Tony Abbott grudgingly inserts paragraph on climate change, in line with international demands
By Sophie Yeo
Australia’s has agreed to discuss climate change at the G20 summit in Brisbane, backing down on an earlier promise to ignore the issue.
The concession appears to have been made grudgingly and as result of tough diplomatic pressure from the US administration.
Prime Minister Tony Abbott had refused to include it on the agenda, arguing it would distract from moves to stimulate economic growth.
But a draft communique circulating amount member countries ahead of the summit of the 15-16 November now includes a paragraph on climate change, Australian media reports.
In the official summary of proceedings, a paragraph on climate change is included under the heading of energy efficiency.
Abbott’s initial decision met with international disapproval from leaders who hoped to use the forum to discuss the issue.
US ambassador John Berry said that climate change was an issue that “the United States will raise in every international forum”.
While other countries, including the US, are stepping up their rhetoric on the need to tackle climate change, Abbott has cut back Australia’s existing climate policies.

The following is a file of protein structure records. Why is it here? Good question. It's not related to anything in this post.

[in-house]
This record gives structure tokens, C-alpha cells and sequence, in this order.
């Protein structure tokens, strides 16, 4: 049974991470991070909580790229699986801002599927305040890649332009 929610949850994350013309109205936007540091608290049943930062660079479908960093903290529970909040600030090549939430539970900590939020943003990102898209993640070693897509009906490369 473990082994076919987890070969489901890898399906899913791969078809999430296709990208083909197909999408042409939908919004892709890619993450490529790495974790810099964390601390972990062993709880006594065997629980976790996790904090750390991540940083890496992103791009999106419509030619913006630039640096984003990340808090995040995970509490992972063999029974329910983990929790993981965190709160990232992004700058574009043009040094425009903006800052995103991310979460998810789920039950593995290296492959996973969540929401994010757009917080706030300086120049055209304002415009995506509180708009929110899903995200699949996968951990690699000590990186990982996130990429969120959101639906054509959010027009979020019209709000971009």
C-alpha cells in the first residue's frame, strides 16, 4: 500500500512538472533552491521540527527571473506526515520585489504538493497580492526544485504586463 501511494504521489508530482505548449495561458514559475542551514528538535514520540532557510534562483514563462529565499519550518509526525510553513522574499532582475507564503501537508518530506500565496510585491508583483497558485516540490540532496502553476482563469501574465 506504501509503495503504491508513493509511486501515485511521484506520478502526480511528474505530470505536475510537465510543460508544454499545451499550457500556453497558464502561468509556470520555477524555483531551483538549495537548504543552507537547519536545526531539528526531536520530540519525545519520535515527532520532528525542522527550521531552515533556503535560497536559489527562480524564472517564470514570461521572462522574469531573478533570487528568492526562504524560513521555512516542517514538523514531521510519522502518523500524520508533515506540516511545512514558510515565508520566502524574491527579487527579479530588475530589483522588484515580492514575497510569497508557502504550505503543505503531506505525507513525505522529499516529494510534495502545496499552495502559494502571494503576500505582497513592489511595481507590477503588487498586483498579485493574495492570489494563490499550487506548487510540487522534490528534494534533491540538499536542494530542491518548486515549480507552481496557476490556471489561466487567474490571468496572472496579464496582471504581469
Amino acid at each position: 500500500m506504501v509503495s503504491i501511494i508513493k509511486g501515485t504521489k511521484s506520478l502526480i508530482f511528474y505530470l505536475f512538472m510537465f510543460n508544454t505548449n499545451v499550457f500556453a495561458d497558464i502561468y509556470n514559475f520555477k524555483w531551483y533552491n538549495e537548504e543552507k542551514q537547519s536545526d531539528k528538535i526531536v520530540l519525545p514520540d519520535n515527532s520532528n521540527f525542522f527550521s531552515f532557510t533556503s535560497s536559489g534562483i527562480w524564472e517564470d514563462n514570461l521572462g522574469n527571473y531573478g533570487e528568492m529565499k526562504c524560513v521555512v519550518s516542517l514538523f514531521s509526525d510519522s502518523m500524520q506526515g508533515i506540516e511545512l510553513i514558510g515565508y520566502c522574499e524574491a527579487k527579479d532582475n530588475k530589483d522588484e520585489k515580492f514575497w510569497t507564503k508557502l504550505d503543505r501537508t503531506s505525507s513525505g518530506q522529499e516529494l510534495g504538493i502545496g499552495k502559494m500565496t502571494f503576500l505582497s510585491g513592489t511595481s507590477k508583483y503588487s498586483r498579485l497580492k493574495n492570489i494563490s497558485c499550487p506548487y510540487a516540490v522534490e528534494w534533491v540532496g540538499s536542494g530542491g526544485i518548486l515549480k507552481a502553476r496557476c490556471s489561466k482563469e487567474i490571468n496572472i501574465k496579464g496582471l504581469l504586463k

In July he fulfilled his election promise to abolish the carbon tax, claiming it was costing consumers and hurting heavy industry.
This week Abbott’s government filled the hole in Australia’s climate policy by passing its own Direct Action Plan, which establishes a pool of funds which will be used to incentivise emissions reductions.
The AUS $2.55 billion fund has been criticised as inadequate for making the level of emissions cuts required of Australia. The country has committed to reduce its emissions by 5% on 2000 levels by 2020.
The deal struck with the Palmer United Party in order to secure the DAP bill included a compromise for Abbott’s government: an eighteen month review of an emissions trading scheme for Australia.
Greg Hunt, Australia’s environment minister, said the deal was an “important gesture” to pass the deal, although he will not have to implement the findings of the review.
The International Emissions Trading Association questioned the efficiency of Australia’s uncertain climate policy.
“While it’s encouraging to see the door left open to a future ETS if there is a change in policy, and institutional arrangements kept in place, the continued flux in Australia’s climate policies is not good for building investor confidence,” said IETA president Dirk Forrister.
“Investment decisions need to be made now, not in 2020, if we are serious about meeting the 2C goal.”